• SUMMARY OF THE INVENTION
  • [0007]
    In summary, the present invention provides a fuel dispenser control system used in combination with a host computer for controlling the fuel dispensing process, and with newer dispensers, for accepting payment for the fuel dispensed through a credit card reader or a cash acceptor. The control system includes a fuel controller application installed on the operating system of the host computer. The fuel controller application is made up of three sections including: the host application interface, the fuel dispenser control section, and the fuel dispenser brand specific section. The system includes an OLE-II server, residing in the host computer, which receives and processes commands from the host application section. The host application interface interfaces the fuel controller application to the host computer; the fuel dispenser control section controls the dispensers; and the dispenser brand specific formats the signals according to the type dispenser being controlled. The fuel controller application communicates with the fuel dispensers through a dispenser distribution box by either standard serial or Ethernet circuitry for controlling the dispensers and receiving responses from the dispensers.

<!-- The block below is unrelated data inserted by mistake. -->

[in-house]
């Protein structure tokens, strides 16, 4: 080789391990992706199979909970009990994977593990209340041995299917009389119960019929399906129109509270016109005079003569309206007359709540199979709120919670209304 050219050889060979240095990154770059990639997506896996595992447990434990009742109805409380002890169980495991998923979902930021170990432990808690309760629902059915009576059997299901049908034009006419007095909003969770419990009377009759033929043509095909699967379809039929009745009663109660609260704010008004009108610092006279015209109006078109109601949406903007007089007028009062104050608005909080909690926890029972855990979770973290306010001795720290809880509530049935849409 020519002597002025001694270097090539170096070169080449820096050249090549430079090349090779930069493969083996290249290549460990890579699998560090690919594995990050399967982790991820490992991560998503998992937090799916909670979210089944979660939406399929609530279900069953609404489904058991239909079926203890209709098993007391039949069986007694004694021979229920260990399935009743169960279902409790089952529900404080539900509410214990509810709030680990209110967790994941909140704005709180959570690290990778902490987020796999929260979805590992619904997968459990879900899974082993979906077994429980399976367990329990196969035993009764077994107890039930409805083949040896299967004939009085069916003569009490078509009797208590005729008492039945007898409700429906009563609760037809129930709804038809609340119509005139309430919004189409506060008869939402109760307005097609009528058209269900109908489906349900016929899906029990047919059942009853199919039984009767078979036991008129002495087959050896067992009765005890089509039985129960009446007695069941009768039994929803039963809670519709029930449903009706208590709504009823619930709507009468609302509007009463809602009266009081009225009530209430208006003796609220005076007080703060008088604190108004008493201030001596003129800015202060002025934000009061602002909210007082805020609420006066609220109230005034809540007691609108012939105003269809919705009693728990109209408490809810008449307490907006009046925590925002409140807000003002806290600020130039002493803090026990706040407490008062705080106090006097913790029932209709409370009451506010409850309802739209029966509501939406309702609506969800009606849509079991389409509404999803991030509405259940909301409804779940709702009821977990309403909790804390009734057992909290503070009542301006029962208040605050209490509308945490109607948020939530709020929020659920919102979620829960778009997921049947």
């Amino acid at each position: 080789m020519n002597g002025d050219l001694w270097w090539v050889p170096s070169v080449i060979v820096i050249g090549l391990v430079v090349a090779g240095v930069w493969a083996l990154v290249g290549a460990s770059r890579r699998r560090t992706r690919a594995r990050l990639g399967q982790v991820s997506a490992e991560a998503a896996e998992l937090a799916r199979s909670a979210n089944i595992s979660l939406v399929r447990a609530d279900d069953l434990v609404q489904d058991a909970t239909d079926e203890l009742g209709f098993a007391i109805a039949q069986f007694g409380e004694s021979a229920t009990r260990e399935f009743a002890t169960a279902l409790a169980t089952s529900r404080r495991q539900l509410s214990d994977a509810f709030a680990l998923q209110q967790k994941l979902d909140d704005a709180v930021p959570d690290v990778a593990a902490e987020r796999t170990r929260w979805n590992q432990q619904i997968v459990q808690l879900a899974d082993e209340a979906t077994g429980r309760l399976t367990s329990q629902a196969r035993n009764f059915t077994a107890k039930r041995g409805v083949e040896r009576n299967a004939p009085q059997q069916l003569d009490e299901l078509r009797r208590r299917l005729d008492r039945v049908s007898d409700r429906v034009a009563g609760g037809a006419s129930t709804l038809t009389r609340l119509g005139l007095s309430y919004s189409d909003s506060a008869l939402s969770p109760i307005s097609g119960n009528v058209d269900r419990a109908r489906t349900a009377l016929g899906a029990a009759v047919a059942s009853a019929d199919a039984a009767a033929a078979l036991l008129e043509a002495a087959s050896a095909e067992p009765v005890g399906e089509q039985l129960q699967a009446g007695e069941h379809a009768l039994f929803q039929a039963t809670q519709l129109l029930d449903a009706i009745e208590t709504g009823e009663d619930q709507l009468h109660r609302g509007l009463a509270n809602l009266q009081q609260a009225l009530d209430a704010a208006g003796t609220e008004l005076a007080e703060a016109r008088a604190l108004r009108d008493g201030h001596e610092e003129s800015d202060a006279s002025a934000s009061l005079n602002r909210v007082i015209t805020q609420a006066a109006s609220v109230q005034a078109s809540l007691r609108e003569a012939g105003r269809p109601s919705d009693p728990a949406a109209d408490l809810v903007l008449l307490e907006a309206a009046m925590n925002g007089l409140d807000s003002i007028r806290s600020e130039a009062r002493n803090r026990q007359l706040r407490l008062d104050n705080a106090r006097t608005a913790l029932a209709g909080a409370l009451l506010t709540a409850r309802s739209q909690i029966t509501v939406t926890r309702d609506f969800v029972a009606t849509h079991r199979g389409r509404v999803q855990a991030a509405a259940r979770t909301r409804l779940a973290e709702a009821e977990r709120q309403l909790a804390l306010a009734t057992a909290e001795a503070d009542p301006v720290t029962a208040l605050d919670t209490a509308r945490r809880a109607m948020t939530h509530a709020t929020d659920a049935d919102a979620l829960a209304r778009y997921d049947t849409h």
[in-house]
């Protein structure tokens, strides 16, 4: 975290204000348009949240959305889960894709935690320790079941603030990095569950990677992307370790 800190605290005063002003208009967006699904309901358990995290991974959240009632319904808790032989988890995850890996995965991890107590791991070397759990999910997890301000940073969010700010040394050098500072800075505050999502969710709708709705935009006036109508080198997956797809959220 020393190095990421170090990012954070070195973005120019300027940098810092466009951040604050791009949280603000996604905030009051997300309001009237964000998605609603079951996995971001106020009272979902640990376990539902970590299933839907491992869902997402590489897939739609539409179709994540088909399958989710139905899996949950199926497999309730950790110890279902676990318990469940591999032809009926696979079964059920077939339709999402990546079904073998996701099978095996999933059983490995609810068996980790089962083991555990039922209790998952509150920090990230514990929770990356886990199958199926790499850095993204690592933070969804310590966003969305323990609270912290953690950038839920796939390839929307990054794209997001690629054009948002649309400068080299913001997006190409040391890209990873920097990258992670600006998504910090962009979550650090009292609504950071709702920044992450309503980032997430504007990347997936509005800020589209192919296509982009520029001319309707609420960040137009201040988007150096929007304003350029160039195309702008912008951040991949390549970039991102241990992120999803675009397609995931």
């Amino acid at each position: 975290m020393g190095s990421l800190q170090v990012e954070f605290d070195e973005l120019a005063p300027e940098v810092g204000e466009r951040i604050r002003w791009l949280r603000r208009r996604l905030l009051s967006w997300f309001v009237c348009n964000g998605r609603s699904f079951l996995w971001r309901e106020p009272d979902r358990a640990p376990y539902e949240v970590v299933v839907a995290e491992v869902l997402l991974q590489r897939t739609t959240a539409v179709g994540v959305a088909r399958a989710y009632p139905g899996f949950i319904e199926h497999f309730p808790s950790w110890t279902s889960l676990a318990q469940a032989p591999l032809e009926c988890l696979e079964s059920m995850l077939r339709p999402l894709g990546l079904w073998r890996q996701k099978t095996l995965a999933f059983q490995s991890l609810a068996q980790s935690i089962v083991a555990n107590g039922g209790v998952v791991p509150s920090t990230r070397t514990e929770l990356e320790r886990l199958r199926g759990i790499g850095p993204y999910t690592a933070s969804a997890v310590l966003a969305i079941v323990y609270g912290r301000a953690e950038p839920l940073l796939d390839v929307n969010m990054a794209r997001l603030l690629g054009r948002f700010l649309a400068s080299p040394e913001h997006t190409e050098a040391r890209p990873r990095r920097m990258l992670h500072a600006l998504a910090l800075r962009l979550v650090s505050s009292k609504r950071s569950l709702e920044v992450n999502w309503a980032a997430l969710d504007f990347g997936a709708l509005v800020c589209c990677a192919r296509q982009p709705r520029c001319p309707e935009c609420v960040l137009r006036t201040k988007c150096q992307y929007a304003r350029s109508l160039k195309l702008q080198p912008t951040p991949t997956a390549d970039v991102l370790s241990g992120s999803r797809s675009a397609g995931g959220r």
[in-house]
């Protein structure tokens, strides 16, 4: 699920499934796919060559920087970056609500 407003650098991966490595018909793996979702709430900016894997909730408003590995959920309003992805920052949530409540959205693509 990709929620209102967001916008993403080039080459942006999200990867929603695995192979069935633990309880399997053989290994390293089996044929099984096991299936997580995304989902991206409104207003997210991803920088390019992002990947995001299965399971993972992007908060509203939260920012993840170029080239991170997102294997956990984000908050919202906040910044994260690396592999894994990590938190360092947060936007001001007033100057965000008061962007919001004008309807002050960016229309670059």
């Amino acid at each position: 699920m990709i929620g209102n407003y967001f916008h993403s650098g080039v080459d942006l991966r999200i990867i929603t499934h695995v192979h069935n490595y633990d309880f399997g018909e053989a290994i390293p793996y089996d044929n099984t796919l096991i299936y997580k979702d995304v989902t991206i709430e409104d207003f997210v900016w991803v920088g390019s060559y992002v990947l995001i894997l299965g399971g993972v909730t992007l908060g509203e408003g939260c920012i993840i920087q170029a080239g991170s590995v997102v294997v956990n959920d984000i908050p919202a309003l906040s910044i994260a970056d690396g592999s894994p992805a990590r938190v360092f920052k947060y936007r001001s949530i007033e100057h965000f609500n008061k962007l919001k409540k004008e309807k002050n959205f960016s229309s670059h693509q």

• [0008]
    Accordingly, the primary object of this invention is to provide a fuel dispenser control system for controlling fuel dispensers through a host computer.
  • [0009]
    A further object of this invention is to provide a dispenser control system having a fuel controller application installed on the operating system of the computer.
  • [0010]
    A further object of this invention is to provide a dispenser control system having a fuel controller application installed on the operating system of the computer such that the computer can simultaneously perform other task.
  • [0011]
    A further object of this invention is to provide a dispenser control center which can control different brands of dispensers.
  • [0012]
    A further object of this invention is to provide a dispenser control system which can control different brands of dispensers with credit card readers.